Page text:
If a person has a bad LOR or PS, how would they end up at an interview in the first place? This just makes me confused about the factors that go into extending someone an II.
 

LizzyM

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My school should have at least 3 pairs of eyeballs on an application before an II is made. If people are thorough, and if they concur with the opinion that the LOR and/or PS is problematic, then no II will be made. It can happen that someone picks up something during the interview that prompts a re-reading of the LOR & PS and if confirmation of a problem behavior (e.g. very shy and quiet) is found in the letters, then the hammer could drop after the interview on the basis of the interview and LOR.
 
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csx

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To avoid potentially bad LOR's what's to stop premed's from sending themselves the LOR's to verify their quality? I've heard some people say that they're just too lazy but not everyone's THAT lazy. I can totally see premeds doing this but have never herad anyone doing it.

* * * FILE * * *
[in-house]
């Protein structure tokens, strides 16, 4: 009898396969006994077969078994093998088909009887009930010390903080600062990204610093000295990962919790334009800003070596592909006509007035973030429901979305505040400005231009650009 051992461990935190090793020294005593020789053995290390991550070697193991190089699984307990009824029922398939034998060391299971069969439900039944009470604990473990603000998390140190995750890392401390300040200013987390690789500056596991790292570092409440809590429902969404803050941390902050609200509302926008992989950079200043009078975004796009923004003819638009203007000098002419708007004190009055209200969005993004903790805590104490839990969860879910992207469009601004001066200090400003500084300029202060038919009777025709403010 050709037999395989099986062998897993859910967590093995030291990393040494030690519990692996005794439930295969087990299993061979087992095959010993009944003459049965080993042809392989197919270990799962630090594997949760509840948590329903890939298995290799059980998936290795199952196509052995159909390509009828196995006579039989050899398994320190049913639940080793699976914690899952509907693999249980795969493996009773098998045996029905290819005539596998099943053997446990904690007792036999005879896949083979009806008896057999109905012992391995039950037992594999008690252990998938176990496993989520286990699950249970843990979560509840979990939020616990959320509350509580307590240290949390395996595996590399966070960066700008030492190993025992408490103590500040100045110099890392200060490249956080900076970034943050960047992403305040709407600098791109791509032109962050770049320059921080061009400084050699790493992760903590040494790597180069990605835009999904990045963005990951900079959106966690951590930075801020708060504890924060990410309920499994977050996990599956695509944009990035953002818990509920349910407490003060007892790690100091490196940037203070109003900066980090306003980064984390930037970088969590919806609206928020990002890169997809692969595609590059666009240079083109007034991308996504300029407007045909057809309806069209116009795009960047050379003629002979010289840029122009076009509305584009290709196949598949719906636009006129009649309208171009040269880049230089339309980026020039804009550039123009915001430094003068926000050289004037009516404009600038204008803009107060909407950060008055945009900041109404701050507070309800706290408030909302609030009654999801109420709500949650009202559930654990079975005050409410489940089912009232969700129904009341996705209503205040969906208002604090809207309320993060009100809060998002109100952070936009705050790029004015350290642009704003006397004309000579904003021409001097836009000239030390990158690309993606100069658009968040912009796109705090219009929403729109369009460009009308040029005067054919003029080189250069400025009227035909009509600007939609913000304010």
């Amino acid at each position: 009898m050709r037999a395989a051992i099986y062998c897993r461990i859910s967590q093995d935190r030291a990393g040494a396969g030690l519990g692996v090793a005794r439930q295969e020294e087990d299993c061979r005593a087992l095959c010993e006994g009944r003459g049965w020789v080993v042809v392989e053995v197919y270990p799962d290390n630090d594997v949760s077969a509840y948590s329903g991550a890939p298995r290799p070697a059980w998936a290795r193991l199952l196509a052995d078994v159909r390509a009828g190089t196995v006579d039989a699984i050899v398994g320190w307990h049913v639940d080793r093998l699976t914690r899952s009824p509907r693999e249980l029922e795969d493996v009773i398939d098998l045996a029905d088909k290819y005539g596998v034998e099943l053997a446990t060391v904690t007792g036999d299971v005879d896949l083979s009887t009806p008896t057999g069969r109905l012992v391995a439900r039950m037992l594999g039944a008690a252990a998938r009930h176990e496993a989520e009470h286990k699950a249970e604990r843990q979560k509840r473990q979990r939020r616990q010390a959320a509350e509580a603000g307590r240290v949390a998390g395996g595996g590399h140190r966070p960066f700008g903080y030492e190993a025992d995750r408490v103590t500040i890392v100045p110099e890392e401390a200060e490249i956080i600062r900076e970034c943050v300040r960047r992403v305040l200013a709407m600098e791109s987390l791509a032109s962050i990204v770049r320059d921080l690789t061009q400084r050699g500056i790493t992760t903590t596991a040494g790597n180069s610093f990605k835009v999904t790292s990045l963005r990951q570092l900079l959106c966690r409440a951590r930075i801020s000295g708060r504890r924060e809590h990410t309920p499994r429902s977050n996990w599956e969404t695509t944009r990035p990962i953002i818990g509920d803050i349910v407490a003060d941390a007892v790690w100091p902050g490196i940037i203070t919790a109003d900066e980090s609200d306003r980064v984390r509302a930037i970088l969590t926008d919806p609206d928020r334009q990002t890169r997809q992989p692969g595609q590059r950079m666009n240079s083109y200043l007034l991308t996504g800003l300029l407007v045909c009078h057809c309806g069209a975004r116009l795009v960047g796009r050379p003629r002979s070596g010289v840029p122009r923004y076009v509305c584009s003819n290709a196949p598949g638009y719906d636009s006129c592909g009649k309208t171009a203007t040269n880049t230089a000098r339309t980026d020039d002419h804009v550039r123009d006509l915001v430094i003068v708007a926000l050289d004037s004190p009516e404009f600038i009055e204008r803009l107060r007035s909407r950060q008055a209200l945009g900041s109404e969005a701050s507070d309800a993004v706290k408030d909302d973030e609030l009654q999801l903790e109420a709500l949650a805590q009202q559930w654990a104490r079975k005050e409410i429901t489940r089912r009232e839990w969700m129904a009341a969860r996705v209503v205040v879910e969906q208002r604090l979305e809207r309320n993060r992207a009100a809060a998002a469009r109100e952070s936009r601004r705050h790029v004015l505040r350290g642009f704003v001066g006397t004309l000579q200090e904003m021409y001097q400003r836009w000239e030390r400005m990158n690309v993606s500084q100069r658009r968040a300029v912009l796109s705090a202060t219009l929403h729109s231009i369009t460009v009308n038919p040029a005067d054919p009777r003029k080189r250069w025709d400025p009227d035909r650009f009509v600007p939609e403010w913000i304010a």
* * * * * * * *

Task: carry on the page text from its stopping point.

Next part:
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frodo25

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My school should have at least 3 pairs of eyeballs on an application before an II is made. If people are thorough, and if they concur with the opinion that the LOR and/or PS is problematic, then no II will be made. It can happen that someone picks up something during the interview that prompts a re-reading of the LOR & PS and if confirmation of a problem behavior (e.g. very shy and quiet) is found in the letters, then the hammer could drop after the interview on the basis of the interview and LOR.